Crosby out of Penguins lineup indefinitely, again

Sidney Crosby will not return to the Penguins lineup on Tuesday. (Martin Chevalier/QMI...

Sidney Crosby will not return to the Penguins lineup on Tuesday. (Martin Chevalier/QMI Agency/Files)

CHRIS STEVENSON, QMI Agency

, Last Updated: 6:37 PM ET

It's not quite back to square one for Sidney Crosby.

But that's about as good as the news gets when it comes to the Pittsburgh Penguins captain and his latest bout with concussion-like symptoms.

Crosby said he doesn't know when he'll be back from this setback.

He said Monday his headaches likely stem from an elbow to his head, delivered by Boston Bruins forward David Krejci with whom Crosby had a running battle in a game Dec. 5.

Crosby sat out games last Thursday and Saturday as a precautionary measure, but still hasn't recovered enough to play Tuesday night against the Detroit Red Wings.

Crosby said the effects are not nearly as bad as what he experienced last January when he sustained hits to the head in successive games. He missed the last half of the 2010-11 season and the first 20 games of this season with a concussion.

"I'm not happy to be watching or to be dealing with this," he said Monday. "I've got a pretty good idea of things now and know this is not where I was before. That's the encouraging part.

"I'm not feeling bad, just have to be careful and make sure I'm 100% before I return."

He missed games against the Philadelphia Flyers and the New York Islanders after taking a number of hits, including the elbow by Krejci and a collision with teammate Chris Kunitz in the game against the Bruins.

"If you had to look at one hit then, yeah ... it was probably that one (by Krejci). It was a good one," Crosby said. "The collision with (Kunitz) was knee-on-knee."

There has been speculation Crosby has some knee issues, but they would take a backseat to the latest brain trauma.

Crosby had a headache after practising last Wednesday and, although he passed an ImPACT baseline test, he said he didn't feel right and the decision was made to hold him out two games.

"You have to listen to your body," he said. "Passing ImPACT was encouraging, but it's not everything. I skated the following day with exertion. I just didn't feel right. After talking with everyone I figured it was better to be cautious and not take any chances. That's where I'm at right now.

"I've been doing light exertion stuff and seeing how that goes. It's that whole (recovery) routine again, but hopefully not as long. When I wasn't doing something for six, seven months that process was a little longer. Hopefully, that's not the case here."

At least Crosby knows what to expect this time around, as much as you can expect anything in dealing with a concussion. "Either you're symptomatic or you're not ... with this kind of stuff, there are so many different things you could call it," he said. "It's not always clear cut. It's not like a (bone) break or anything like that. I'm treating it as I looked at those symptoms before ... it's the same way I'm going to treat them now."

It's disturbing news for anybody who loves hockey, loves watching Crosby compete, for the Penguins, for the NHL.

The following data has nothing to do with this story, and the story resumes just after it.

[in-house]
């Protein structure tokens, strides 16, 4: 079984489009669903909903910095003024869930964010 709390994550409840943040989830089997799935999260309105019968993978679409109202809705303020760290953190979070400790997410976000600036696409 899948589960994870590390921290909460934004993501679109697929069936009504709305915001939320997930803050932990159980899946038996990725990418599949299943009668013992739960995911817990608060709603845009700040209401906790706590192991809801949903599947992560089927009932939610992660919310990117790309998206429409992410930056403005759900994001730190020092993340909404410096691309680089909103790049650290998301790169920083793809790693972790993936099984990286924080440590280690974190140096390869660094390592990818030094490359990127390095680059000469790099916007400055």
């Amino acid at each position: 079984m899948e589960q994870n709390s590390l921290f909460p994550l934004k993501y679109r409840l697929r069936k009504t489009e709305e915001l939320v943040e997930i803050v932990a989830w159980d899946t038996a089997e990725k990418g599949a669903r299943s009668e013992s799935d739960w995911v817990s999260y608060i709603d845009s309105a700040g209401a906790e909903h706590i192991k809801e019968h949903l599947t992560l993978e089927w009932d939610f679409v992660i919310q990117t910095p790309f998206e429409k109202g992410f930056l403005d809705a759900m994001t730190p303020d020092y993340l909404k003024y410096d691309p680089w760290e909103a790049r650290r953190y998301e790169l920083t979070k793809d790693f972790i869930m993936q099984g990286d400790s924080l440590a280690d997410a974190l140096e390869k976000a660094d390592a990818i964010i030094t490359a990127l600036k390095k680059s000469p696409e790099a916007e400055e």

"I was ready to accept whatever came with playing hockey ... I wasn't expecting it, no," Crosby said.

"I don't know if 'frustrating' even describes it."

This isn't the worst-case scenario, but it's not far off. Crosby took an elbow that hardly anybody else noticed and is out indefinitely again.

You hope for Crosby's sake -- as a person more than the player -- that this won't be a scenario that replays itself: Rest, recovery, return, reinjury.

When Crosby returned Nov. 21 with a spectacular four-point effort against the New York Islanders, it was tempered with the expectation of what would happen when he took a couple of solid hits.

Now, just eight games in, we know and it's not good.

STARS DROPPING LIKE FLIES

It's been a tough few days for the NHL and some of its stars, many of whom find themselves on the shelf with an assortment of upper- and lower-body injuries ... and some in between. Here's a look at some of the big names who are missing in action.

• Sidney Crosby, C, Pittsburgh Penguins. The best player in the game is out indefinitely with a recurrence of concussion-like symptoms. Will miss his third straight game Tuesday.

• Claude Giroux, C, Philadelphia Flyers. Kicked in the head by teammate Wayne Simmonds, he's doubtful for Tuesday's game against the Washington Capitals.

• Chris Pronger, D, Philadelphia Flyers. First diagnosed with a virus, he is now out with a concussion and was to consult with experts in Pittsburgh Monday.

• Jeff Skinner, F, Carolina Hurricanes. One of the most exciting young players in the league, he's doubtful for Tuesday with an upper-body injury after being hit by Edmonton's Andy Sutton.

• Zdeno Chara, D, Boston Bruins. He's expected to be out for three games with a leg injury.

• Mike Green, D, Washington Capitals. He's off to consult a specialist for a lingering groin injury.

• Marty St. Louis, F, Tampa Bay Lightning. Had 499 consecutive games streak snapped when he was hit in the face by a puck in practice. Out indefinitely.

• Mike Richards, C, Los Angeles Kings. Out indefinitely with an upper-body injury.

• Marc Staal, D, New York Rangers. Still out with a concussion.

• Kris Letang, D, Pittsburgh Penguins. Out with a concussion after taking that hit from Montreal's Max Pacioretty.

• Jordan Staal, C, Pittsburgh Penguins. Doubtful for Tuesday's game against Detroit with a lower body injury.

• D Dustin Byfuglien, D, Winnipeg Jets. Doubtful for Tuesday with a leg injury.

chris.stevenson@sunmedia.ca

twitter.com/CJ_Stevenson


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